U.K. to Empower Regulators to Repeal and Replace EU Rules
British regulators will be granted greater flexibility to update laws inherited from the European Union, as part of the U.K. government’s push to overhaul the financial industry after Brexit.
The Treasury’s Financial Services Future Regulatory Framework Review proposes giving the Financial Conduct Authority and the Bank of England’s Prudential Regulation Authority the powers to replace EU rules with new ones that are more closely tailored to the U.K. market, according to a statement Tuesday.
“The proposals set out today will facilitate the repealing of the majority of retained EU financial services law that is no longer appropriate for the U.K., and give the U.K. regulators the powers to replace the law with their own rules,” the statement said.
The report underlines the growing split between the U.K.’s financial services industry and the European Union market it used to seamlessly service. Finance was largely excluded from the trade deal with the bloc.
The Treasury has unleashed a raft of reviews -- from stock exchange listing rules to investment fund regulations -- since Brexit. The latest announcement may widen the fissure with the European Union, which has warned regulatory divergence will make market access less likely.
In practice, the Treasury said the proposals wouldn’t result in sweeping regulatory changes.
“In many instances, the government would expect the regulators to initially replace the repealed provisions with rules that are similar to those which are currently in place,” the report said. “However, this approach will allow the regulators to ensure that the rules are properly tailored for the U.K. markets, and appropriately reflect their objectives. It will also mean that the rules can be more efficiently updated in the future.”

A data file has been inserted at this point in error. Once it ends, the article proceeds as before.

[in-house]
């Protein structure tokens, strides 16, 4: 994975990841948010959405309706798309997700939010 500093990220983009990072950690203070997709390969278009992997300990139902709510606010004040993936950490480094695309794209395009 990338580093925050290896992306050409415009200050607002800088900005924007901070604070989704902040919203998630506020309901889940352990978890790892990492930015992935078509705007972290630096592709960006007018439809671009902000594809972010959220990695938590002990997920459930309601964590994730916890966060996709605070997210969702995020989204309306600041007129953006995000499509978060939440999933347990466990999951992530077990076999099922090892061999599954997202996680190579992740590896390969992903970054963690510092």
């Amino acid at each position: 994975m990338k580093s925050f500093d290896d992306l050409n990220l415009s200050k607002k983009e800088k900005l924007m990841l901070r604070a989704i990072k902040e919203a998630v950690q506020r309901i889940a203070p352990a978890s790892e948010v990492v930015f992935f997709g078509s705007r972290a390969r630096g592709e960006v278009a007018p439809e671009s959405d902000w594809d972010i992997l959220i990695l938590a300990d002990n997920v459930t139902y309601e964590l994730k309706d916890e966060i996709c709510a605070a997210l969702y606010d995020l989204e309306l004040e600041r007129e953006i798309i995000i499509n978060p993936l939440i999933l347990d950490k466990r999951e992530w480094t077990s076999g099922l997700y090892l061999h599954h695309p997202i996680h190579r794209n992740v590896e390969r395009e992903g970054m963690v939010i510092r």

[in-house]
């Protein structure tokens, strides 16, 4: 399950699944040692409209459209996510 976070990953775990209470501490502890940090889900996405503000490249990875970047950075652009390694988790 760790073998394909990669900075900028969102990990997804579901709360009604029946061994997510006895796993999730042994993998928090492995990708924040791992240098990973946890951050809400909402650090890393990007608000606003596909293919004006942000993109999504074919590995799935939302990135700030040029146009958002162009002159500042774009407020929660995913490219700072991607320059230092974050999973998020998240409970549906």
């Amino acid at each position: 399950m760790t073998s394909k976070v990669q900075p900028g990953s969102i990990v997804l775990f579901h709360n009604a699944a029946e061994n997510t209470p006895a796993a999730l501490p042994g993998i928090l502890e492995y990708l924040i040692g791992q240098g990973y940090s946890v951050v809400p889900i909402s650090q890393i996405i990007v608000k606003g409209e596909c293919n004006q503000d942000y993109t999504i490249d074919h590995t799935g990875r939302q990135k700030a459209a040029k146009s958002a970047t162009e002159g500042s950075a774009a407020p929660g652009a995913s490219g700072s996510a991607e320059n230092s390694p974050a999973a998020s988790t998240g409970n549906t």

The plans would also require the FCA and the PRA to consider both the implications for growth and international competitiveness of their regulations, as well as their existing objectives of maintaining market integrity, consumer protection and a sound financial system. The two regulators should also ensure their actions are consistent with the government’s drive toward net zero greenhouse gas emissions by 2050, according to the report.
It also proposes giving the Bank of England wider rulemaking powers over both central counterparties and central securities depositories.
The Treasury said the changes will be a “significant undertaking” that will be delivered through “ an extensive program of secondary legislation, which is likely to take several years.”
The consultation will close on Feb. 9.
©2021 Bloomberg L.P.